“She was queen of Egypt, Cyrene and Cyprus, heir to the long and proud dynasty of the Ptolemies … a passionate but also very astute woman who had maneuvered Rome – and would maneuver Rome again – into advancing the interests of the Ptolematic legacy.”

Monday, March 17, 2014

Archaeologists discover earliest example of human with cancer


(Reuters) - British archaeologists have found what they say is the world's oldest complete example of a human being with metastatic cancer and hope it will offer new clues about the now common and often fatal disease.

Researchers from Durham University and the British Museum discovered the evidence of tumors that had developed and spread throughout the body in a 3,000-year-old skeleton found in a tomb in modern Sudan in 2013.

Analyzing the skeleton using radiography and a scanning electron microscope, they managed to get clear imaging of lesions on the bones which showed the cancer had spread to cause tumors on the collar bones, shoulder blades, upper arms, vertebrae, ribs, pelvis and thigh bones.

"Insights gained from archaeological human remains like these can really help us to understand the evolution and history of modern diseases," said Michaela Binder, a Durham PhD student who led the research and excavated and examined the skeleton.

"Our analysis showed that the shape of the small lesions on the bones can only have been caused by a soft tissue cancer ... though the exact origin is impossible to determine through the bones alone."

Saturday, March 15, 2014

Berenice II and the Golden Age of Ptolemaic Egypt - A Bryn Mawr Classical Review

Bryn Mawr Classical Review 2014.03.12

Dee L. Clayman, Berenice II and the Golden Age of Ptolemaic Egypt. Women in antiquity.   Oxford; New York:  Oxford University Press, 2014.  Pp. xii, 270.  ISBN 9780195370898

Reviewed by Elizabeth D. Carney, Clemson University

During the peak of Alexandrian literary culture, Ptolemaic poets and intellectuals celebrated the life and virtues of Berenice II, daughter of Magas, king of Cyrene and wife of the third Ptolemy, Euergetes. Nonetheless, dynastic violence, not the glamour and renown generated by supportive poets, characterized the beginning and end of her life. Magas had arranged for her to marry the future Ptolemy III, but after Magas’ death, Berenice’s mother instead compelled her to marry Demetrius the Fair. Young Berenice killed the bridegroom her mother had chosen (she supposedly had found him in bed with her mother) and then took herself off to Alexandria to marry her father’s preferred groom, by now Ptolemy III. Berenice had six children by Ptolemy III, but soon after her husband’s death, Berenice’s son Ptolemy IV arranged his mother’s murder.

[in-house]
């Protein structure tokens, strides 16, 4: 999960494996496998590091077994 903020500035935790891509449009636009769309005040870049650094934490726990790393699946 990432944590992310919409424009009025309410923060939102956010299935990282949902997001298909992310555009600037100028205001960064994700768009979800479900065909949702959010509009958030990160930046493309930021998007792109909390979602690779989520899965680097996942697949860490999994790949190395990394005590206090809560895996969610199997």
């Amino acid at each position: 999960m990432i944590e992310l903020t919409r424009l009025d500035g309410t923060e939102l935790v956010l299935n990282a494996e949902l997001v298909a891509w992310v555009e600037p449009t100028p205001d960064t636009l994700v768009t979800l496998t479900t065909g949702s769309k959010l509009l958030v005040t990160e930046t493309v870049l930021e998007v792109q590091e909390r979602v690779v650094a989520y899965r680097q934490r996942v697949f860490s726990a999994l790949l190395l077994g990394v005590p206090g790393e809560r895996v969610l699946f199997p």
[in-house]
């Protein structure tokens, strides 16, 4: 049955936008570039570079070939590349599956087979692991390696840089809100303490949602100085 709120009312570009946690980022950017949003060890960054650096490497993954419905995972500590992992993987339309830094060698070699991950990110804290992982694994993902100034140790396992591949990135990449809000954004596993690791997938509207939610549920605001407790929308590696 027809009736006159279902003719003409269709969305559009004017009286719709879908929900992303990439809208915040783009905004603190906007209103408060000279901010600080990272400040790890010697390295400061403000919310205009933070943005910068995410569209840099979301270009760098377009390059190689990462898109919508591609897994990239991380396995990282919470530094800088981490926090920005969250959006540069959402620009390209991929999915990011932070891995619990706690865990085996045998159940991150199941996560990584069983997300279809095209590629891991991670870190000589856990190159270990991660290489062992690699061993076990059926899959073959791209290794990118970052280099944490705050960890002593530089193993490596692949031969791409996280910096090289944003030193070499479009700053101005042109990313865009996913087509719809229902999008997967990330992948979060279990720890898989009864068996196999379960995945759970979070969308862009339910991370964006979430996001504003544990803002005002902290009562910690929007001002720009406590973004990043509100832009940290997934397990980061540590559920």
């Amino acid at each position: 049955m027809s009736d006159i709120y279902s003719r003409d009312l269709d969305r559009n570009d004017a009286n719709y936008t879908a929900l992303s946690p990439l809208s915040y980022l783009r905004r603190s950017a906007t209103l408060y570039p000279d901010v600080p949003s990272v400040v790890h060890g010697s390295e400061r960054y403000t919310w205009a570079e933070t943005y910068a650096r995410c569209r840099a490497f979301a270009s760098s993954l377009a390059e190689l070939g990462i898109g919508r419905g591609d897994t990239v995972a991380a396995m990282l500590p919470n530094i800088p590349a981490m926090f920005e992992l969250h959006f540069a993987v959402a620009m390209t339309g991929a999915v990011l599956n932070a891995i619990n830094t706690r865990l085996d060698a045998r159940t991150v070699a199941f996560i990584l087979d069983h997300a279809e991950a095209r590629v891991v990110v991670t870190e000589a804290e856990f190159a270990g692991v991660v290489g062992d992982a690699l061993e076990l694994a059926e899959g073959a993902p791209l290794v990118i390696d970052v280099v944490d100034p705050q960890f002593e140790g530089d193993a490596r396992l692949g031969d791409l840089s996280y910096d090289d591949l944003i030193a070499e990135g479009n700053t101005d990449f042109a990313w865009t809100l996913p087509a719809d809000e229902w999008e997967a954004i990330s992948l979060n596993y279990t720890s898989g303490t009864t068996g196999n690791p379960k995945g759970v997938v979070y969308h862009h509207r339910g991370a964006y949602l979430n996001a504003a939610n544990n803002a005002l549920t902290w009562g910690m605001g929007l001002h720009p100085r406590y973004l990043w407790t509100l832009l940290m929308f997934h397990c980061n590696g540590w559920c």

Dee Clayman has created the first lengthy study of Berenice’s career and place in literature. Clayman’s background and scholarship has been, primarily, in Hellenistic poetry so, not surprisingly, this study’s strength lies in analysis of the many texts that mention or allude to Berenice, though Clayman also deals with Berenice’s actions and policies, to the degree that the poor and largely absent narrative sources permit.

The introduction provides a brief sketch of Berenice’s life, her role in contemporary poetry (particularly Callimachus’ “Lock of Berenice”), overviews of relevant historical and literary sources, a discussion of Ptolemaic image-making (Clayman does not want to characterize it as “propaganda”), the methodology of her approach, and a note on conventions about dating, spelling, and naming employed in her monograph.

Wednesday, March 12, 2014

Wednesday Weekly # 24

Welcome to the Wednesday Weekly, your weekly dose of links to Egyptology news, articles, blogs, events and more!


By Nevine El-Aref:

Tomb from 18th dynasty discovered in Luxor

Statue of Amenhotep III's daughter unearthed in Luxor


Tomb of pharaoh’s stable master discovered in Egypt

SAFE Beacon honours Egyptian archaeologist Monica Hanna


By Tom Jacobs:

Relationship Between Man and Cat May Be Older Than We Think


By Jo Marchant:

Tutankhamun’s Blood


By Owen Jarus:

Ancient Egyptian Soldier's Letter Home Deciphered


Maidens, Matrons, and Magicians: Women and Personal Ritual Power in Late Antique Egypt


By Garry Shaw:

Egyptian princess sculpture unearthed in Luxor


by María Rosa Valdesogo:

Three Dimensions of the Ancient Egypt Mourning Rite in a Rishi Coffin.


Amenhotep III's daughter statue discovered in Kom El Hitan


New blogentries:

Open Access Topographical Bibliography (Porter & Moss) (Scans of Vols I-VII)

The Topographical Bibliography of Ancient Egyptian Hieroglyphic Texts, Statues, Reliefs and Paintings (Porter & Moss)

New Open Access Monograph Series: Kleine Berliner Schriften zum Alten Ägypten

Orly Goldwasser Home Page

Orly Goldwasser is chair of Egyptology at the Hebrew University and Honorary Professor at the University of Göttingen. Her research interests range from the origins of the alphabet to the relationship between ancient Egyptian "determinatives" and modern theories regarding world classification.


Pottery Project Guest Blog: Pondering Petrie’s Broken Pots

A Piece of a Giant Jigsaw: a newly re-discovered pot from Naqada


By Andrea Byrnes:

The paintings from the lost tomb-chapel of Nebamun


New posts by Julia Budka:

A fragmented stela from SAV1 West

Seti I at Sai Island?


Amara West 2014: perceptions of the unseen

Amara West 2014: cemetery C – infants in a large (family?) tomb

Amara West 2014: royal names in the house?

Amara West 2014: defining and protecting the ancient site

Amara West 2014: the grind


Visitors and Guests


By Niall Sreenan:

Taxonomies of Bones and Pots – The Petrie Pops up at the Grant Museum


Did the Egyptians Use the Sun to Align the Pyramids?


Women explorers of Egypt


The Daily Life of the Pharaoh

The Egyptian Myths is Out!